Bad Words from Good Kids – How to successfully stop your child from using bad language

Nothing can really prepare you when your child uses a bad word or harsh language with you for the first time. After the initial shock wears off, you are left thinking how to best address this issue before it gets out of control!

Here is how you can approach this issue calmly.


For children under 4 years of age, just ignoring it is the best practice. They may not even understand the meaning of the bad words. But if they know they can get a reaction by using bad or harsh words, they will continue to do it. Whereas, ignoring it will take the fun out of the game. Eventually they will know it’s not something important enough for your attention and stop.

Another technique is to substitute the bad word with a similar sounding word. Eg, if your child says “shit” change the word around with something like “Do you want a shirt?”

Young Children

Young children probably do understand the meaning of or the context of the bad words. Of course, if you demand directly that your child stops using that word, it is not going to work and neither is anger.

Try to observe when is it that your child uses bad language. Is it when he/she is stressed, tired or hungry? In that case, simply attend to that immediate need.

Older Children

Children usually mimic adults or people around them who they look up to. If bad language is common around your child, then punishing is not going to solve the problem. It is probably better to sit down with an older child and explain to them that bad words cause hurt and pain on people. Next you could try to explain why people around them swear a lot by offering explanations like “It is not ok to swear but Uncle Ajay swears sometimes because that is the way adults cry”

Another alternative is to get to the root cause of why your child is swearing so much. He/she maybe experiencing some undue peer pressure to fit into a particular group or he/she maybe trying to appear cool. Alternately, they may be using bad words in the wrong context. In any case, it is best to sit down with your child and get talking to find out what has brought on this kind of behavior.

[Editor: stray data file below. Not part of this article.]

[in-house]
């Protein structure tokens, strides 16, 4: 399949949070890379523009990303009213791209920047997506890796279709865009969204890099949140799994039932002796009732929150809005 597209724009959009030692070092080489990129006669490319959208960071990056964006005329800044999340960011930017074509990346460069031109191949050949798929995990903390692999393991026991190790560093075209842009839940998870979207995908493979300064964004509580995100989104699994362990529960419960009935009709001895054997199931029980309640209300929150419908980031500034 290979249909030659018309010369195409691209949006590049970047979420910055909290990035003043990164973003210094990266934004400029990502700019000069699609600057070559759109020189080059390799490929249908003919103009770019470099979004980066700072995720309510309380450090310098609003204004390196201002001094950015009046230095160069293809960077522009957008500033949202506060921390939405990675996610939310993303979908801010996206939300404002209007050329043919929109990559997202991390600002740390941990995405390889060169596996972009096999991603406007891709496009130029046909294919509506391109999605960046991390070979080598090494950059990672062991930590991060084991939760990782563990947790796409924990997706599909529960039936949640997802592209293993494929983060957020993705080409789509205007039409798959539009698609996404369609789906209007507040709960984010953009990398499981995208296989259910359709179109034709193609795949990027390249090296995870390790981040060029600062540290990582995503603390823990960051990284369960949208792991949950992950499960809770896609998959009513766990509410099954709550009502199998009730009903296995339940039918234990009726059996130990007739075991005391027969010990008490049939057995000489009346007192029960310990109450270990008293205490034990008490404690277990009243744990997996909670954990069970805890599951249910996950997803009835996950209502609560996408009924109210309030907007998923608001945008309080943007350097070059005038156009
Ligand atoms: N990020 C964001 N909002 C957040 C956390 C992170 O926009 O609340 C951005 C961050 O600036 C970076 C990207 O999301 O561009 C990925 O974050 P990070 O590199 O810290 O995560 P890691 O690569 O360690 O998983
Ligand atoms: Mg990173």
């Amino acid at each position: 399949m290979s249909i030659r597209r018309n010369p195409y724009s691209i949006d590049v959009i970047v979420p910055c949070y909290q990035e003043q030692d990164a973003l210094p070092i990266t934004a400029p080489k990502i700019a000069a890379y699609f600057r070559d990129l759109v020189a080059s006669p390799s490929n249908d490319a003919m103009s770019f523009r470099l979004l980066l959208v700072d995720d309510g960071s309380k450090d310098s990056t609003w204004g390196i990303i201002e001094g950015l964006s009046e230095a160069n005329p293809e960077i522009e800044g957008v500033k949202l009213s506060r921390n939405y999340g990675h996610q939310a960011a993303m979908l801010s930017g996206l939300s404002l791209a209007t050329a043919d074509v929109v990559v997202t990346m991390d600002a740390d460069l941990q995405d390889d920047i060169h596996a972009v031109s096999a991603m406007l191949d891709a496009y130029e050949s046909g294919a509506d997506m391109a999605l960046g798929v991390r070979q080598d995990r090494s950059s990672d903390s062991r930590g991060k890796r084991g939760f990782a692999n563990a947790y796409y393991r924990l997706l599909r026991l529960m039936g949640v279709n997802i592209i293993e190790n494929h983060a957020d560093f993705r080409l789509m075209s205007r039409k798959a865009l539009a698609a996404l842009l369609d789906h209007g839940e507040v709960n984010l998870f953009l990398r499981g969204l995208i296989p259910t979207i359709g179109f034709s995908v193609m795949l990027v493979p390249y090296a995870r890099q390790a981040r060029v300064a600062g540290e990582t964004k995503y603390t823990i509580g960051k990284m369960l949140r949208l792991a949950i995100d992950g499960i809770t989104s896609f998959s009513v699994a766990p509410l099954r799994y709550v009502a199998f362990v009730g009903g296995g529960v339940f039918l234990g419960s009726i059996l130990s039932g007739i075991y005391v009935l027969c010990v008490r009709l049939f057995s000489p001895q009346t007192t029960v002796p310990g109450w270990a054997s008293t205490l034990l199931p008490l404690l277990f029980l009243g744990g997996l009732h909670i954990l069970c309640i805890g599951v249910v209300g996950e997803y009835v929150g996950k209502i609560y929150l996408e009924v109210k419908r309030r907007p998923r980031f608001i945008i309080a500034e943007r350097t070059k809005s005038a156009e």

And last but not the least, start with yourself. If you react with anger or sudden outbursts, you will not raise a child who can have control over their negative feelings. So if you believe that your child is mimicking you, start by correcting yourself.

Then Observe why and when your child uses bad language. It could be a major change in their routine, new friend circle or situations that they don’t enjoy being in. Often the root cause is easy to identify and fix.

Spend special time with your child every single day. This is a great way of knowing what is going on in their life. That way you and your child will feel more connected to each other and easy to open up about issues.

And lastly, relax! A few bad words doesn’t mean that your child is going to turn out to be a criminal! They just needs you to be there for them!

Is It Okay To Lie To Your Kids?

The earliest lie I remember telling my daughter was that the dead bug she found in the garden was actually sleeping!

We all do it. Lie to our kids so that life becomes easier, not just for us but for the kids too! But is it an acceptable form of parenting? We believe not. Parents lie about death, bad news, etc to protect their children. But in reality, children understand much more than we think! Whether we like it or not!

So what’s the alternative? Read on to find some alternatives to lies which we put together for you.

If you don’t do this, I will…

Making up a consequence and threatening your kids with it is negative reinforcement. For example, ”If you don’t listen to Mamma, the monster will come and take you away”

Alternative: Motivate instead of threaten. Kids can eventually see through our attempts and will not trust our responses in future. Instead use positive reinforcement. “If you listen to mommy, we can play together in the sand pit” (or substitute with something your child likes doing.)

The Cover-Up Lie

Sometimes we lie to make things easier for us too. For example, when you don’t want to buy that unnecessary toy in the supermarket a typical response is “I've forgotten my wallet at home.”

Alternative: We agree that this is an easier response. I mean who wants a wailing child in the middle of a supermarket! But instead of avoiding creating a scene, tell your child the truth. “I think you have enough toys so you don’t need anymore. But we can have an ice-cream together” It’s better to tell the truth and allow your child to experience and live through the feelings of controlling their impulse.

Different rules for children

You hated math as a kid, but want your child to love math, so you tell him/her “I loved math as a kid” in a bid to have him/her take to it.

Alternative: Don’t be tempted into this kind of lying because honestly it won’t really affect the kids’ opinion of Math and you will be wasting your precious words. Instead, don’t say anything. When they realize on their own whether they want to love or hate or remain neutral towards math, respect that feeling.

The Protective Lie

“Daddy and I are not fighting, we’re just talking..” Shielding children from uncomfortable circumstances will never teach them to confront such situations later in life.